Professor gained attention with documentaries

Film on 1979 murder led police to reopen case

The Holland Sentinel/December 27, 2004

Part of a series of stories on people who made news locally in 2004.By ROEL GARCIAStaff writerDavid Schock considers himself a storyteller. He lived up to that this year, telling two provocative stories in documentary films he helped produce.

The Hope College associate professor of communication was responsible for the documentary "Who Killed Janet Chandler?" and the ongoing documentary series "The Ku Klux Klan in Michigan."

Both documentaries received a great deal of attention.

Chandler, a Hope College student, was abducted on Jan. 31, 1979 while she was working the night desk at the Blue Mill Inn, located at U.S. 31 and 16th Street. Her body was found a day later by a snow plow operator near South Haven. Evidence showed she was sexually assaulted. Her murderer never was caught.

The documentary stirred up a lot of interest in her murder. Eventually a cold case team was assigned to the murder.

"Ultimately the cold case was formed because of (the documentary). Thatrepresented the best chance for justice for Janet Chandler. The best thing is to find out who did it," Schock said.

The Chandler documentary was completed by Schock's fall 2003 documentary class. He got the idea for the project while going through the police department on a tour.

"I asked Bob DeVries, who was retiring, which is the one that got away?" Schock said. "Without hesitation, he said 'Janet Chandler, the murder of a young woman.'"

Schock said DeVries' words made an impression on him and he thought about it over the summer of 2003 before working on it with his students.

Schock said he didn't know what to expect when the film premiered at the Knickerbocker before an audience that included many from law enforcement as well as Chandler's brother, Dennis.

"It was so quiet you could hear a pin drop through the entire film," Schock said.

Schock said that later, people talked to him, saying they were moved and touched by the documentary.

"The timing was right for the documentary," Holland Police Chief John Kruithof said. "Four or five months later the cold case team had staff assigned to it and felt is was worthy of being investigated.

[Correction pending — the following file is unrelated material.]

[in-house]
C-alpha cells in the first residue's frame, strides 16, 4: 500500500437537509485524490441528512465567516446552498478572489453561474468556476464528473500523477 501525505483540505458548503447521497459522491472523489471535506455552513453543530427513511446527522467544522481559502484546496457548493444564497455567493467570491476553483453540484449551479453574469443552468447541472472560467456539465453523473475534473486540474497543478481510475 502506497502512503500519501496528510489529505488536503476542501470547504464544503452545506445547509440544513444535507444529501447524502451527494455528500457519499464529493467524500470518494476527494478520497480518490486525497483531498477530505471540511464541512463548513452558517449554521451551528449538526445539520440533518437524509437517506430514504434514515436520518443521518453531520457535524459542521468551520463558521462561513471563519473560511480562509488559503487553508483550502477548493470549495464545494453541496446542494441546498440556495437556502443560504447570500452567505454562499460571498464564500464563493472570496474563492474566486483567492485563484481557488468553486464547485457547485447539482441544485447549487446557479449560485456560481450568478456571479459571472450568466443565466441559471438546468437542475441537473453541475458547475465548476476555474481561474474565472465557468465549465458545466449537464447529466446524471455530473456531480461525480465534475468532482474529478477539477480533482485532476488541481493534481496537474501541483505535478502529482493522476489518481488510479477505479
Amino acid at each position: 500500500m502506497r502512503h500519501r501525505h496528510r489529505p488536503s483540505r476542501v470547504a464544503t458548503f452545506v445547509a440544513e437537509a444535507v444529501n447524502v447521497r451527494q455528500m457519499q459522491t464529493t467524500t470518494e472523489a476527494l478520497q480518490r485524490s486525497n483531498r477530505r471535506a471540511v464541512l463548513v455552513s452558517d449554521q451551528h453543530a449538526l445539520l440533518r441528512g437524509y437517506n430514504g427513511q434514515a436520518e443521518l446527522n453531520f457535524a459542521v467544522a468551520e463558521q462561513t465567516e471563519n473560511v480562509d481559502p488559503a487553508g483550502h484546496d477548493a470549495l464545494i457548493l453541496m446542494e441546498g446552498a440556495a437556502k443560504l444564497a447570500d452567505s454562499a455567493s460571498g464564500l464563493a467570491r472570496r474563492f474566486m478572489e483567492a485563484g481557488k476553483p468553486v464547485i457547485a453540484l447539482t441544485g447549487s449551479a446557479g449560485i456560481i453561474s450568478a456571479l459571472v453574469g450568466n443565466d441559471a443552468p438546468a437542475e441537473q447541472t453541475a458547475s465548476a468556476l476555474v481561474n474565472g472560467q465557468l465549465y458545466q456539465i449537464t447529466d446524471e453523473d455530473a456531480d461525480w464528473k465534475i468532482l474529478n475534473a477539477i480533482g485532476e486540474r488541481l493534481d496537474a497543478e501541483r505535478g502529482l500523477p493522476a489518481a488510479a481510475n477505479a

"It was a very well done documentary and as a result we received new information that has helped our investigation."

Schock said credit, though, goes to many different people, from his documentary class students to technicians.

"If the film looked good, it's because of Phil Blauw who shot it," Schock said. Students helped with graphics, editing, audio and video and research. You can't do something like this by yourself."

For his next big project Schock teamed with Hope history professor Fred Johnson III for a series "The Klan in Michigan," which premiered its first part in November at the Knickerbocker Theatre.

Schock, who's been working on the project for 2 1/2 years, said he's gotten a variety of reviews from the first part.

"I've had people say they liked it and others say they didn't," Schock said. "I even got a call from Travis Pierce, grand wizard of Ku Klux Klan LLC (from Arkansas)."

Schock said he has all the information in his computer for the entire series, which could have up to seven parts. However, he's missing one component.

"I want to interview someone from the Klan. It's not a full story until ...You have the other side," Schock said.

Schock said one of the only complaints he's received since playing the first part, "The Klan During Reconstruction," is that it's not focusing on Michigan.

"You have to start there (when the Klan started) before you can get to here in Michigan," Schock said. "The next part is abut the film "Birth of a Nation.""

Johnson said the Klan series forces people to expose another side of our culture and nation.

"Any time you take a documentary like (the Klan), it suggests a kind of courage because its an issue people would rather not talk about," Johnson said. "People learn a lot about each other from something like this."

Schock, not shying away from controversial topics, is working on another unsolved murder case from 2002 dubbed the Jack in the Box case, which involved a man beaten by a blunt object and then burned beyond recognition on the north side of Holland. His murderer and identity are still unsolved.

It's a documentary Schock and his students have worked on and he'll spend his vacation between fall and spring semesters working on the editing process.

"It makes me feel like I must be at the right place," he said about his work on the documentaries. "(Documentaries) are means for issues and stories to be told. I'm glad I'm getting a chance to tell them."

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